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Evander Holyfield joins fight for Syria's refugees

By Atika Shubert CNN | 12/16/2013, 2:31 p.m.
Evander Holyfield has faced many difficult opponents in the ring -- but nothing quite like this. The former heavyweight world champion has teamed up with colorful Canadian businessman and philanthropist Yank Barry to help Syrian refugees in Bulgaria. Photo by CNN.

Evander Holyfield has faced many difficult opponents in the ring -- but nothing quite like this.

The former heavyweight world champion has teamed up with colorful Canadian businessman and philanthropist Yank Barry to help Syrian refugees in Bulgaria.

Barry, once the lead singer of The Kingsmen, shot to fame briefly in 1963 with the single "Louie Louie." He went on to become a music producer before turning his focus to international aid and diplomacy.

The U.N. estimates about 5,000 Syrians have asked for asylum in Bulgaria. About 1,200 mostly Syrians live cramped inside containers and tents at the Harmanli camp near Bulgaria's border with Turkey.

On a foggy Sunday morning, I accompanied the pair on a drive from the capital, Sofia, to the camp, about 170 miles away.

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Evander Holyfield has faced many difficult opponents in the ring -- but nothing quite like this. The former heavyweight world champion has teamed up with colorful Canadian businessman and philanthropist Yank Barry to help Syrian refugees in Bulgaria. Photo by CNN.

As soon as we arrived, Holyfield and Barry were surrounded by hundreds of refugees angry at camp conditions in Bulgaria. The pair planned to deliver food aid and to help resettle some families in a home supplied by Barry's charity, Global Village.

One refugee woman asked: "Why don't you do more to help us?"

Barry replied: "Since last year I've delivered 5,000 tons of food to camps. I'm a private individual. We now have a hotel and we are bringing families."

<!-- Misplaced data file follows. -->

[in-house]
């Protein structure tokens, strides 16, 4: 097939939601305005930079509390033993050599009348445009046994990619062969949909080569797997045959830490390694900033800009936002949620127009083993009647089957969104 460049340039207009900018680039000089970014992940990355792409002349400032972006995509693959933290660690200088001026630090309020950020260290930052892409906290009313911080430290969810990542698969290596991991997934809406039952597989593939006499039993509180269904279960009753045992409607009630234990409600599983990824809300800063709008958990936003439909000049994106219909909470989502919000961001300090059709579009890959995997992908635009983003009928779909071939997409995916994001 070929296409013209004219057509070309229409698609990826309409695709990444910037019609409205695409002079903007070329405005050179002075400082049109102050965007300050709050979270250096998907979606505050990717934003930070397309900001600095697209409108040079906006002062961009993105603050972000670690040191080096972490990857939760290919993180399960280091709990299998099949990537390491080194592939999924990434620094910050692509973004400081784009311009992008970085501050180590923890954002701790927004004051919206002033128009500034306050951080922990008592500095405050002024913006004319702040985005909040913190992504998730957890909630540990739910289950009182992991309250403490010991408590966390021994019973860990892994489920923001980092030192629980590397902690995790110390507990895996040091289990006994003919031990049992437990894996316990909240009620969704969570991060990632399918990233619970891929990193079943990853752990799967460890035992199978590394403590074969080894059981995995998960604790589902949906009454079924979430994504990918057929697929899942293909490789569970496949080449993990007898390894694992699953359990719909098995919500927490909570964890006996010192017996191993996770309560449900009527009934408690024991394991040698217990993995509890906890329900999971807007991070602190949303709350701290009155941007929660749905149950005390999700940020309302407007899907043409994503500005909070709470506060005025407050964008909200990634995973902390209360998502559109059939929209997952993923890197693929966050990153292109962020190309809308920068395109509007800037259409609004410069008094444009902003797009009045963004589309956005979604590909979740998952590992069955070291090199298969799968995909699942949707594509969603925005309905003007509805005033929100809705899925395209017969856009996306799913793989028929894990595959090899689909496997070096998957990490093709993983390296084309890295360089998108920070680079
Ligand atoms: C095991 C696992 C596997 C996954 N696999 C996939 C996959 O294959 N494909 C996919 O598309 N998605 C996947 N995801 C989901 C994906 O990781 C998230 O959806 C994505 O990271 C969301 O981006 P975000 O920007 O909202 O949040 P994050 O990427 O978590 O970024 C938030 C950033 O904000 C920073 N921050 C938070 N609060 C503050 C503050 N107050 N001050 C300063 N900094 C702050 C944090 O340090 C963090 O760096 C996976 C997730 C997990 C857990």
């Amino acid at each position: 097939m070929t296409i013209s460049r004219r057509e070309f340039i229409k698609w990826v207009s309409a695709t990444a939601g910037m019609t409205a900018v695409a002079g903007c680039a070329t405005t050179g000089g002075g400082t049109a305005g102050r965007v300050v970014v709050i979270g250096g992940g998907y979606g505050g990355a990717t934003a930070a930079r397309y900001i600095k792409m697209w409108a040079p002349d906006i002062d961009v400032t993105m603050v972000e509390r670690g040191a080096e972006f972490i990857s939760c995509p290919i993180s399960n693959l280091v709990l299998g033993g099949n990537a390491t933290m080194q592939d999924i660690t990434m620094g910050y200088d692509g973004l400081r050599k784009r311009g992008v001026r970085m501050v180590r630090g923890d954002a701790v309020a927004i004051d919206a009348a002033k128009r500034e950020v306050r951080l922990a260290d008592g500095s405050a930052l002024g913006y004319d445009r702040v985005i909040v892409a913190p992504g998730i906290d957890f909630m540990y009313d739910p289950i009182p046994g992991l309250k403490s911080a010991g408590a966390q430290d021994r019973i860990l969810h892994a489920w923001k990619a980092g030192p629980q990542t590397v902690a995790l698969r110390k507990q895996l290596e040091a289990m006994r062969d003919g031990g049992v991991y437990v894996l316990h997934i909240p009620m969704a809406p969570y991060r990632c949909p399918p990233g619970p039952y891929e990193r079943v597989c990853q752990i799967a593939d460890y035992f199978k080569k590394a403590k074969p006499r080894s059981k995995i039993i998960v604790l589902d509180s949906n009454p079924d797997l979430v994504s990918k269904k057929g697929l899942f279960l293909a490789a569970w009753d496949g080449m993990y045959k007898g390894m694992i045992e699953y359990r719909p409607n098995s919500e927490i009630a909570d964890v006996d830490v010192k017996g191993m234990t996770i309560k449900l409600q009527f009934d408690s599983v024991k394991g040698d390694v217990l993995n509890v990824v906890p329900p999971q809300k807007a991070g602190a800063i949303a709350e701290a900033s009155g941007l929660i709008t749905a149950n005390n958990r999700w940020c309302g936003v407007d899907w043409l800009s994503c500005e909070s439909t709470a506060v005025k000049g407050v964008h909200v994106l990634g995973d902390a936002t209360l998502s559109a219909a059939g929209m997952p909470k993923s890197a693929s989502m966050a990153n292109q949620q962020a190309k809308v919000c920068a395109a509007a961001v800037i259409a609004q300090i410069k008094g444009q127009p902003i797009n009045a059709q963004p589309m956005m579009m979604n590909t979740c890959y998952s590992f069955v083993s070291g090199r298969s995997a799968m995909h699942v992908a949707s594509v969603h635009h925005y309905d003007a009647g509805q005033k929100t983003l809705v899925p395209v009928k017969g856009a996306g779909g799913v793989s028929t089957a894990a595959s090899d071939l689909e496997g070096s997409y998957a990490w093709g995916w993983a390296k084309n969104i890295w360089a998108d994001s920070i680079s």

The woman persisted: "What about the rest of us?"

Holyfield and Barry's recent aid mission was not supposed to be like this. In midst of the chaos, Barry said to Holyfield: "We can't blame them for being angry. But they have to understand. We are a private foundation."

The refugees questioned why more was not being done to help them.

Visibly annoyed, Barry said: "Wait a minute! Time out! We got here 15 minutes ago. Now have a little bit of patience before I lose my patience. And we take our food and don't take anybody!"

That did not appease the refugees. Instead, they held up their thumbs, chanting "fingerprint" -- their way of demanding to be documented as refugees and then released from the camp.

"I wouldn't refuse food if I was hungry. If they can't handle it, let's go," Barry said as he got back into the car.

They managed to sneak two families out and meet them at a nearby gas station. Barry offered to place them in a converted hotel with other Syrian refugees for up to a year. But Barry has more ambitious plans. He told us he would be meeting President Bashar al-Assad within a few weeks.

"We know he's killed some of his own people. But then so did Mubarak. So did Gaddafi. So did Saddam," Barry explained.

When asked why he would have more success than others in reaching out to Assad, Barry said: "I know he loves Louie Louie. It's my song. I sang it and I'll sing it to him. I'm going with Evander and possibly Mike, Mike Tyson. He, Assad, is a big boxing fan. And we're not politically involved."

It's dark by the time we reach our next destination -- the hotel that Barry is using to rehouse refugees. There is already one family inside.